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Dr. Alex Jimenez DC introduces Dr. Brian Self DC, as he explains the procedures of how to treat patients that are dealing with back pain by using the DOC decompression machine. The DOC decompression machine is used for spinal decompression therapy as it utilizes traction by gently stretching the spine to allow nutrients and oxygen back to the compressed spinal discs and increasing the disc height for many individuals that are suffering from a herniated or bulging discs. If you want to learn more about spinal decompression therapy, thisÂ link will explainÂ the benefits of spinal decompression and how it can alleviate low back pain symptoms. By referring patients to qualified and skilled providers specializing in spinal decompression therapy. To that end, and when appropriate, we advise our patients to refer to our associated medical providers based on their examination. We find that education is the key to asking valuable questions to our providers. Dr. Alex Jimenez DC provides this information as an educational service only.Â Disclaimer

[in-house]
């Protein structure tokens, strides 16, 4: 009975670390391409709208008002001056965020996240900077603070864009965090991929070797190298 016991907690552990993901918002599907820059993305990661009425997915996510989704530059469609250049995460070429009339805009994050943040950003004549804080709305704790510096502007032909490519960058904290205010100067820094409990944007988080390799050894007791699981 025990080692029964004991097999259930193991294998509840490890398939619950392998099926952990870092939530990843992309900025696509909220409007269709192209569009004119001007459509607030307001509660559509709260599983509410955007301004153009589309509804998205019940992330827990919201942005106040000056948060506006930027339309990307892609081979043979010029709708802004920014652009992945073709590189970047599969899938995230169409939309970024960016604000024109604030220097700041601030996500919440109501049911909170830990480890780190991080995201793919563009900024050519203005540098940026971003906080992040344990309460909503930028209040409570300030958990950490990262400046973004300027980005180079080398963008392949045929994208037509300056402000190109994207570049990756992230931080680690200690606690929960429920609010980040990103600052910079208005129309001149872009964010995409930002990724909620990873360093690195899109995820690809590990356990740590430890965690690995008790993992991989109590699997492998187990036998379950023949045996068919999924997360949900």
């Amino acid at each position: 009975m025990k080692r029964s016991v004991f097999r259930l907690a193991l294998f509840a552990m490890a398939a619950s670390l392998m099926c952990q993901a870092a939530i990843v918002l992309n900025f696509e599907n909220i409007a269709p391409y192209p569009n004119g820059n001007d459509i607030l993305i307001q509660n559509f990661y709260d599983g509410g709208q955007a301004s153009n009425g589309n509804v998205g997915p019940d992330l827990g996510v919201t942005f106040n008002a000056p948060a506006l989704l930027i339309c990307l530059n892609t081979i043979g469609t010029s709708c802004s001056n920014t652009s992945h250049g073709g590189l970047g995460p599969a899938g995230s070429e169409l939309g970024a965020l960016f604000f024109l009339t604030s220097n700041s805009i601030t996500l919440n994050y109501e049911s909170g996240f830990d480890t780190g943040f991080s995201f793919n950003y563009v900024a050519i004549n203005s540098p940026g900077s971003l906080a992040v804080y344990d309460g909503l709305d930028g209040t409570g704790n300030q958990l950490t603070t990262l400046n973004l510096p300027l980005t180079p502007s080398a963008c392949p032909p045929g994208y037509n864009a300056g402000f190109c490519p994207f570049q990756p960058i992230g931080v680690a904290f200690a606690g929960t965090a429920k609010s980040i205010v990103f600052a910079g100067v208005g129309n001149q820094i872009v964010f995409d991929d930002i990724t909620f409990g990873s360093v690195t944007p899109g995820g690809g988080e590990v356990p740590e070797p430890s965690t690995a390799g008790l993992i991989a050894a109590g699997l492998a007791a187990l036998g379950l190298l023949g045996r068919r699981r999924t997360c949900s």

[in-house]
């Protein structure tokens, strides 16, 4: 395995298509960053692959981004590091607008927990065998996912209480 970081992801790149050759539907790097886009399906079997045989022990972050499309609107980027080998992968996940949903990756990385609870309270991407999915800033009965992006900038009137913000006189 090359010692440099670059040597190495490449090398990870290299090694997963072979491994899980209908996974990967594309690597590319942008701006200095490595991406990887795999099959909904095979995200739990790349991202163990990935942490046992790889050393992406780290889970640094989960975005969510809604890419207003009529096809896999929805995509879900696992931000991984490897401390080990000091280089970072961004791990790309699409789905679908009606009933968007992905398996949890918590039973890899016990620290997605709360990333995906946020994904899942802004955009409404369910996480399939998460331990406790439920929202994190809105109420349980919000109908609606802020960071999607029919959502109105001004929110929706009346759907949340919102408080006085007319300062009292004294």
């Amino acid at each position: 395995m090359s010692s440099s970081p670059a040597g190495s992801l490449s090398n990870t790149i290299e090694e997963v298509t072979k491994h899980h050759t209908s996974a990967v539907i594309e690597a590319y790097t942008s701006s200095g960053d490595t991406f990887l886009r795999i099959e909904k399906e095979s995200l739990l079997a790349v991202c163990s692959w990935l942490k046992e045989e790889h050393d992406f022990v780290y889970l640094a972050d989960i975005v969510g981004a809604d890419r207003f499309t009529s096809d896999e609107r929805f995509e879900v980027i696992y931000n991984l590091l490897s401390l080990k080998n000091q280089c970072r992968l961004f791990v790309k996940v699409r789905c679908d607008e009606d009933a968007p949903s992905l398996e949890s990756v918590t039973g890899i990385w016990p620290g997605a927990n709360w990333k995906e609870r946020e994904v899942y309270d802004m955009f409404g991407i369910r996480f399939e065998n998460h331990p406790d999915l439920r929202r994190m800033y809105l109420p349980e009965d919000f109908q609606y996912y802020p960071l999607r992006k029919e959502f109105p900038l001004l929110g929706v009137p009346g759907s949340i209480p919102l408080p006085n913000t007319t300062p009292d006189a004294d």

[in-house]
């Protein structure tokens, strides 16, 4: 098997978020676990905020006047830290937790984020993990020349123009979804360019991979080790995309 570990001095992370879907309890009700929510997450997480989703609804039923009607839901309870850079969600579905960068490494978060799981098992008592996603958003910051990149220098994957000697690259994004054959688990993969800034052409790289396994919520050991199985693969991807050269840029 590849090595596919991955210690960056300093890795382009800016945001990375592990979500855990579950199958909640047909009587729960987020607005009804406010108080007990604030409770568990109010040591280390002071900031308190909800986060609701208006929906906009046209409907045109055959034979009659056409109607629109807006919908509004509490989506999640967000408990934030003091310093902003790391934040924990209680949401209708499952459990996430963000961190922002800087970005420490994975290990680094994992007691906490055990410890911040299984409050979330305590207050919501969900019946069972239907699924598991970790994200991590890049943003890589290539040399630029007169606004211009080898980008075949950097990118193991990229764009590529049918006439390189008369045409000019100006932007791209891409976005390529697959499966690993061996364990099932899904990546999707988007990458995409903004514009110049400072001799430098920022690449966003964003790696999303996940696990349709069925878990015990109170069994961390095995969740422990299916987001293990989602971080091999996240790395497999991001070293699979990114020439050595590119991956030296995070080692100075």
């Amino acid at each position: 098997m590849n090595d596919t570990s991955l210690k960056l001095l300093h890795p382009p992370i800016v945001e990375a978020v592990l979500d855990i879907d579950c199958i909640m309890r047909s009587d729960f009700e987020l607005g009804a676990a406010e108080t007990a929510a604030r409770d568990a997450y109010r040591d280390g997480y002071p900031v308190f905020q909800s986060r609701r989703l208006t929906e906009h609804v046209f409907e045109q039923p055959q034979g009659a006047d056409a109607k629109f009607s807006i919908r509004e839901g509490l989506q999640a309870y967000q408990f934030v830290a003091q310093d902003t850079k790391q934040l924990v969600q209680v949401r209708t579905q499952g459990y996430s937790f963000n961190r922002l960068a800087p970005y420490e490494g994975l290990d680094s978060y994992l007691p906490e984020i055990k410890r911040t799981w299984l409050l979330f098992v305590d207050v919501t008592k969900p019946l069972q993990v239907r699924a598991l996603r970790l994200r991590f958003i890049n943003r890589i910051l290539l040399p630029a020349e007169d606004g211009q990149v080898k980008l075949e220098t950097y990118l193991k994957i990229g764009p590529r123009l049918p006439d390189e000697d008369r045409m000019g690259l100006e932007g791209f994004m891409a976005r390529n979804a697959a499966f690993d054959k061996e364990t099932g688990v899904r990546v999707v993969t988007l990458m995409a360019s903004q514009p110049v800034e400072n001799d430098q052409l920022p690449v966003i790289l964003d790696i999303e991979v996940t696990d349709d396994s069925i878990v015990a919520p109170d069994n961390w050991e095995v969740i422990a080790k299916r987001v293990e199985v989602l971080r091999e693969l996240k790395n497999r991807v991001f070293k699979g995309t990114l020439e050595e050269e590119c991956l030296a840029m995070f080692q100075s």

Can my insurance cover it? Yes, it may.Â If you are uncertain, here is the link to all the insurance providers we cover. If you have any questions, please call Dr. Jimenez at 915-850-0900.